Page 1 of 2 12 LastLast
Results 1 to 15 of 25

Thread: dealing with impolite congregations

  1. #1
    Recruit, Pianissimo
    Join Date
    Feb 2007
    Posts
    10
    Post Thanks / Like

    dealing with impolite congregations

    Hello all.

    I have only posted here one other time, but this might be something that has affected others of you. Today, while I was playing the prelude at church, a congregation member's cell phone rang loudly. While it annoys me very much in the first place that people do not turn off their cell phones during worship I did not believe that this individual would actually answer it but she exceeded my lowest of expectations and not only answered it but proceeded to engage in a conversation that was audible even above all the other people who never listen to the prelude but rather prefer to talk through it. People do not understand that the prelude is part of the service.

    I am sure I am hardly the only organist to experience this kind of thing, but for some reason this one has bothered my all day. Has anyone else here seen this kind of thing happen and how did you deal with it?

    Thanks.

  2. #2
    Vice Admiral Virtuoso Dorsetmike's Avatar
    Join Date
    Dec 2008
    Location
    Poole Dorset UK
    Posts
    4,519
    Post Thanks / Like
    I'd be inclined to break into something loud and drown them out, maybe not correct, but satisfying!!
    Cheers MIKE.

    How many roads must a man walk down ... ... before he admits he's lost?

  3. #3
    Recruit, Pianissimo
    Join Date
    Apr 2009
    Posts
    3
    Post Thanks / Like
    Quote Originally Posted by goodwill67 View Post
    Hello all.

    I have only posted here one other time, but this might be something that has affected others of you. Today, while I was playing the prelude at church, a congregation member's cell phone rang loudly. While it annoys me very much in the first place that people do not turn off their cell phones during worship I did not believe that this individual would actually answer it but she exceeded my lowest of expectations and not only answered it but proceeded to engage in a conversation that was audible even above all the other people who never listen to the prelude but rather prefer to talk through it. People do not understand that the prelude is part of the service.

    I am sure I am hardly the only organist to experience this kind of thing, but for some reason this one has bothered my all day. Has anyone else here seen this kind of thing happen and how did you deal with it?

    Thanks.
    I can understand forgetting to turn off the cell phone, but to converse goes beyond forgettfulness to rudeness!!
    Last edited by Krummhorn; Jul-13-2009 at 01:40. Reason: continuity

  4. #4
    Commodore con Forza
    Join Date
    Nov 2008
    Location
    West Midlands, UK
    Posts
    701
    Post Thanks / Like
    This sort of experience can be very annoying, but i think it's important to grit your teeth and not to take it personally. It would be naive to imagine that every member of the congregation is going to sit quietly and listen to your playing, but some will.

  5. #5
    Admiral of Fugues Contratrombone64's Avatar
    Join Date
    Feb 2007
    Location
    Sydney, Australia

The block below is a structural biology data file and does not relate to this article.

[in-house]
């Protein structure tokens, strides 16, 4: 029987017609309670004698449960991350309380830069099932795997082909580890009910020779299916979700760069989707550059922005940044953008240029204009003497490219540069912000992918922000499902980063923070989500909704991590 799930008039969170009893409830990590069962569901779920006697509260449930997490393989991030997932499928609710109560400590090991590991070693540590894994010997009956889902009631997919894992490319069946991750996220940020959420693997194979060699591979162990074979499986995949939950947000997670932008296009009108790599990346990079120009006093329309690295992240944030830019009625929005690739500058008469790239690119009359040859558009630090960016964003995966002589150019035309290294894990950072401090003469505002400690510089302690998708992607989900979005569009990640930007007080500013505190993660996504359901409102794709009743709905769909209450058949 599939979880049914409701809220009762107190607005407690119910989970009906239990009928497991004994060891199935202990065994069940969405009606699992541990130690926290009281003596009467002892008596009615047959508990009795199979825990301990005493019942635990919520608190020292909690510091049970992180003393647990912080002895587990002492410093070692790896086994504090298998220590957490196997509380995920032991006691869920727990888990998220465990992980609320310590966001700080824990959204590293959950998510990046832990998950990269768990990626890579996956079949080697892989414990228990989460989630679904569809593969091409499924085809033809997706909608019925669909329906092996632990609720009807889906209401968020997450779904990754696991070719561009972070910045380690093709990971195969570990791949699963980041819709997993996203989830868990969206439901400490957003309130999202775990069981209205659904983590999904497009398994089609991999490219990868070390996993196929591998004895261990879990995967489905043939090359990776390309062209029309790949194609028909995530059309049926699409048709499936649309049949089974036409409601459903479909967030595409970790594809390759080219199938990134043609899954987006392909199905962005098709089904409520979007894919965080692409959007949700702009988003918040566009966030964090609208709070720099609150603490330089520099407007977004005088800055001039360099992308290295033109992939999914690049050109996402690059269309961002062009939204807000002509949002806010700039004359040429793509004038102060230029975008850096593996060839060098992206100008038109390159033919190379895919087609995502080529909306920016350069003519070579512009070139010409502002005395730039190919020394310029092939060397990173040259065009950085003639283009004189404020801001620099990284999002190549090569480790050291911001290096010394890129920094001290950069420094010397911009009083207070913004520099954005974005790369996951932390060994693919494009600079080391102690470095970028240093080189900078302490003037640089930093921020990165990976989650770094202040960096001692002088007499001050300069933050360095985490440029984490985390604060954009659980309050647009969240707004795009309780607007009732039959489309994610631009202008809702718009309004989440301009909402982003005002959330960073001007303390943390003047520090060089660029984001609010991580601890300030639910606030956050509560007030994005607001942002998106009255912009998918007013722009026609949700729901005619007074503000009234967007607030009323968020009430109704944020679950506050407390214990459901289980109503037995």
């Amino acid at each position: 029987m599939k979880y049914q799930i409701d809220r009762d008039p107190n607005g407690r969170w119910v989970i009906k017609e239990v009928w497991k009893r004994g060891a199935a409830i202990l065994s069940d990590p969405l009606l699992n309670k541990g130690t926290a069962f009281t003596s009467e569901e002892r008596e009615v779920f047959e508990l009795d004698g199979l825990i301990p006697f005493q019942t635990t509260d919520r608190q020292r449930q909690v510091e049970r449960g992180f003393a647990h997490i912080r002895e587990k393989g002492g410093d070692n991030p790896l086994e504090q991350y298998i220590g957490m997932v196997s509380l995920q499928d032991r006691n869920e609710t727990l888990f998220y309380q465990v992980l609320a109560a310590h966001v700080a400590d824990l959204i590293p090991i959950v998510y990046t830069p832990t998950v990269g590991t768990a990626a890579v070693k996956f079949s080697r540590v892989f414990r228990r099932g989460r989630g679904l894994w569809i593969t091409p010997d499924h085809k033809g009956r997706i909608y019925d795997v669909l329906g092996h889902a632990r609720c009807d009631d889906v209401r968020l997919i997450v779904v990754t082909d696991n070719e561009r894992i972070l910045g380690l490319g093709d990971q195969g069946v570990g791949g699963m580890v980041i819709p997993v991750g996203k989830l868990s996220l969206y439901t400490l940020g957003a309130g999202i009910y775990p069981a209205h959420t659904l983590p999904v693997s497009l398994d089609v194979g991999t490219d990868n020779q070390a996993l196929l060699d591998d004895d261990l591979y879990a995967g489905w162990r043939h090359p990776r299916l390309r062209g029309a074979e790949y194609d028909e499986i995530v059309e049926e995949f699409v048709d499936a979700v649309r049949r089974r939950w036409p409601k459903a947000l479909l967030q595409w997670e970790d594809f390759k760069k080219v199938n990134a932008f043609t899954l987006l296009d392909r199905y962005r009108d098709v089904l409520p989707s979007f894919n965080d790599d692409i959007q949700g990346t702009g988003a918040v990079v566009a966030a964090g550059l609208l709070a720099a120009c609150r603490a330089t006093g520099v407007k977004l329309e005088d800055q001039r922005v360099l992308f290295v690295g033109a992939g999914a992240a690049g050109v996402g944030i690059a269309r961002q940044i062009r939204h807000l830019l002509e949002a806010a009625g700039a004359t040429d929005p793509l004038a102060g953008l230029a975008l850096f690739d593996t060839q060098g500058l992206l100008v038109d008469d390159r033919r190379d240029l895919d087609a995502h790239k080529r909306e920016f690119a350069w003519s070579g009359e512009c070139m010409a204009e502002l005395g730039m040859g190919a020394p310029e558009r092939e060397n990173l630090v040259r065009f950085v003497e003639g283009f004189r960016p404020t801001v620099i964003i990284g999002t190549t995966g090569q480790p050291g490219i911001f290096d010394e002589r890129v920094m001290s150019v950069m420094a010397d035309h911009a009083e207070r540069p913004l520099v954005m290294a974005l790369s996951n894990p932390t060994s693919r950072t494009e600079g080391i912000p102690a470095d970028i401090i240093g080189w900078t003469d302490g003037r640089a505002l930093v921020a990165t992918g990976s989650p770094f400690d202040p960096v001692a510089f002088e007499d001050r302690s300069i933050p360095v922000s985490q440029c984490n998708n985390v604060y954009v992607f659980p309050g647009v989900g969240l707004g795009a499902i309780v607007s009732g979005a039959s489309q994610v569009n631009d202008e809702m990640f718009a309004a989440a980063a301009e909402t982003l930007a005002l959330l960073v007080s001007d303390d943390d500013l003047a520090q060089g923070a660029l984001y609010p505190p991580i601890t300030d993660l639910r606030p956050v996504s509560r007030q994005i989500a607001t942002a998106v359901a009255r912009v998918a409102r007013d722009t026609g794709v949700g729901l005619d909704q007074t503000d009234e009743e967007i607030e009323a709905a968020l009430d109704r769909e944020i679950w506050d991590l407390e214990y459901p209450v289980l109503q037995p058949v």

Posts
    5,340
    Post Thanks / Like
    Pull out the bombardes and heavy reeds and let 'er rip ...
    I'm not an atheist and I don't think I can call myself a pantheist. We are in the position of a little child entering a huge library filled with books in many different languages. The child knows someone must have written those books. It does not know how. The child dimly suspects a mysterious order in the arrangement of the books but doesn't know what it is. That, it seems to me, is the attitude of even the most intelligent human being toward God.
    —Albert Einstein.

  6. #6
    Vice Admiral Virtuoso methodistgirl's Avatar
    Join Date
    Aug 2007
    Location
    Madisonville,Ky.42431
    Posts
    4,411
    Post Thanks / Like
    Organist are not the only ones. I've seen when the preacher was
    preaching people get up and walk about. If that wasn't enough some
    one would let their kid squall for a good while before they would
    take it out. I've also seen it where you could tell if the congregation
    was listening to the preacher or tuning him out. I hate it when that
    happens when he was being tuned out. What is really aggravating
    is feed back on the microphone and it whistles loudly.
    judy tooley

  7. #7
    Administrator Krummhorn's Avatar
    Join Date
    Aug 2006
    Location
    Tucson, Arizona
    Posts
    7,952
    Post Thanks / Like
    Blog Entries
    3
    I've used the approach that Dorsetmike and Contratrombone64 have suggested many times ... does it always help? Not really. After 48+ years on the organ bench in church, I have given up trying to play preludes that tie in to the lessons or theme of the day.

    The only exception being the festival or feast services where I have standard pieces that I always play on those given days year after year.

    I made a bet with another organist once saying that I could actually play "I'm a Yankee Doodle Dandee" during the prelude and nobody would notice. I won the bet ... and yes, I really played it, however quite "reverently" ... not one single parishioner caught on to it.

    When the din becomes annoying, I will just start increasing volume, adding stops until I have achieved tutti, then will suddenly drop to the quietest stop ... the worst offending yakkers quickly get the point and then shut their traps. Works every time!